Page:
Palazzo Pitti and the Boboli Gardens
The Palazzio Pitti is a 15th century palace constructed for Luca Pitti. Though around the mid-16th century the prominent Medici family acquired said property. And their influence can be visibly seen throughout the interior apartments. Now, upon entering the Palazzio, you have to decide where to go first. Why? Because the Palace is home to no fewer than six museums. Indeed, it can take a full day to tour the Palazzio alone, more so if you have the Boboli Garden in your itinerary for the day.
If you have more time, you may opt to visit the Silver Museum. (Trust me, it offers more than mere silver). If you like paintings, then head to the Gallery of Modern Art. Though one might be confused because the pieces in the said section were created from 1700 until the early 1900. The other sections are the Pallatine Gallery, Porcelain Museum, Costume Gallery, and Carriages Museum. As for the Boboli Gardens, this is a class on their own and hours can be spent just by strolling along the paved walk and arched floras.
Venice and Its Architecture:
The Duomo or the Cathedral. This stands at the center of Florence. But more interesting than that is the work of art that is kept inside the walls of the Cathedral Museum. I’m talking about the Pieta by Michelangelo. Some people were even convinced that the sheer magnificence of the Pieta trumps David. (Dare I say, i agree with them). The original Baptistry doors are in said museum as well.
The Baptistry. In here, you don’t go to see what lies behind the doors---the doors, or the intricate bronze doors to be exact, are the main attraction in the Baptistry.
Giotto's Bell Tower. This is one of the most identifiable of Florence’s many architectural treasures. The construction began around the 14th century. Unfortunately, the man who started it all, Giotto, did not live to see it completed. But such landmark is still as beautiful and essential today as it was many hundred years ago. Props need to be given to Andrea Pisano, he was the one who continued where Giotto left off. The climb to the top may be long (and may be claustrophobic for some) but it is worth it. How long will be the climb? Around 414 steps.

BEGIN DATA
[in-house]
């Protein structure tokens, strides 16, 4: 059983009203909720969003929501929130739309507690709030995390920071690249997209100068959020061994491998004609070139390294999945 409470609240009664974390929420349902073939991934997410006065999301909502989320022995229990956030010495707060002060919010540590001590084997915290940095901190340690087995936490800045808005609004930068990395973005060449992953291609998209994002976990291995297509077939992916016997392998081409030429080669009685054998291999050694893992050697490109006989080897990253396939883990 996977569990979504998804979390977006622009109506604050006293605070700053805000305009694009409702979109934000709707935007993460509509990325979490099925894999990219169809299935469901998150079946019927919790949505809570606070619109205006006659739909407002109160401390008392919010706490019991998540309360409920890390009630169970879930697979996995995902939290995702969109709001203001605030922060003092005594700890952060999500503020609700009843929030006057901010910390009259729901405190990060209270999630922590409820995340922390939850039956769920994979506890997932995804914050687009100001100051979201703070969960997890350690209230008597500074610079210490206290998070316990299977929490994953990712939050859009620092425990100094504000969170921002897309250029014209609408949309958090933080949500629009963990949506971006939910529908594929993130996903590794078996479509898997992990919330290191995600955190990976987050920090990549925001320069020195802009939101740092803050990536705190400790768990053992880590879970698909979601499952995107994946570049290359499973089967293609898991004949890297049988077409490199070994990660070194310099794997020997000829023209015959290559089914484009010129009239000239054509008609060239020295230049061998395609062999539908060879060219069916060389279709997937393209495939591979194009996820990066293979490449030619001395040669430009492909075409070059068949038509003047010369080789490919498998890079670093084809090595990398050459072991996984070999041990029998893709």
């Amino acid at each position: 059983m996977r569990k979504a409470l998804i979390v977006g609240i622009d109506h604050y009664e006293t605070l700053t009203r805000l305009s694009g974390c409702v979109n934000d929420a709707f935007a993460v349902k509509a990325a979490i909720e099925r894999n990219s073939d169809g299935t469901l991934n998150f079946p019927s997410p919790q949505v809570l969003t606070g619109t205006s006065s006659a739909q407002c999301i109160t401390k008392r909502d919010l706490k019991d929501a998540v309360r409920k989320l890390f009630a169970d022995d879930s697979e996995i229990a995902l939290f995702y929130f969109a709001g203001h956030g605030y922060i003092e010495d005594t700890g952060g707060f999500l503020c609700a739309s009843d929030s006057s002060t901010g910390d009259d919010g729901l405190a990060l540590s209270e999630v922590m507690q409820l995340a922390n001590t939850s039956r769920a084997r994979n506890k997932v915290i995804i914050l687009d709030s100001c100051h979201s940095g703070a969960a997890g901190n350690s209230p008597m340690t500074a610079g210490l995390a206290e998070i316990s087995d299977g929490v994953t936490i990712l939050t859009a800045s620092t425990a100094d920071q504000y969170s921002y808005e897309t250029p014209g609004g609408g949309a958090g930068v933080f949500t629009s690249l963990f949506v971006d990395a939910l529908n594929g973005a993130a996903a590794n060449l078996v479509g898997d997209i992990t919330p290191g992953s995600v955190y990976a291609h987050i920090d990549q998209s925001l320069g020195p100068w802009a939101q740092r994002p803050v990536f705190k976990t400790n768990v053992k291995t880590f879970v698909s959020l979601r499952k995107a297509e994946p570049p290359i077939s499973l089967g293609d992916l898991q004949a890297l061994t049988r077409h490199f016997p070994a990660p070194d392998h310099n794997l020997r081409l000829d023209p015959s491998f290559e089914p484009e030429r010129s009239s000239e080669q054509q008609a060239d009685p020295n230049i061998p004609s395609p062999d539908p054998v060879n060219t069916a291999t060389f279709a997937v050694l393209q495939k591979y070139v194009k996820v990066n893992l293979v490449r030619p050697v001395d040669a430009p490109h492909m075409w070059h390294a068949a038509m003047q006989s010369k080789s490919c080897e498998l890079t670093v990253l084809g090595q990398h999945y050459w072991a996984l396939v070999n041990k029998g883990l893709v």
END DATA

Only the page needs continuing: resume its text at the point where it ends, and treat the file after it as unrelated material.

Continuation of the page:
Ponte Vecchio. This is an old bridge (thus the Italian name) that crosses the Arno River. Of course you want to walk across it, right? Who doesn’t? The bragging right is reason enough to walk across the bridge. And while you are at it, you may want to purchase souvenirs from the merchants that parallel the inside of the bridge (obviously).
If your budget allows you, do some shopping. Florence is famous for its jewelries, leather, and world-renowned designers. You don’t want to go home empty handed, but I’m sure you don’t want to go home empty pocketed as well. My personal suggestion, walk. You can find good deals on the side streets a few miles off the primary tourist areas.
Eat your lunch at round the 12 noon to 1 PM time frame. Almost every establishment except for restaurants are closed. Florence will likely satisfy your gastronomic desires. Though the prices might trigger you appetite to retreat. However, there is a way to fill your stomach without burning a hole in your pocket. How? Walk. Yes, like the advice given when shopping in Florence, once you have distanced yourself from the main tourist areas, you are good to go. So walk and wander around. Then buy your lunch.
To enjoy Florence in one day will certainly be exhausting, though it will be a day like no other on your vacation.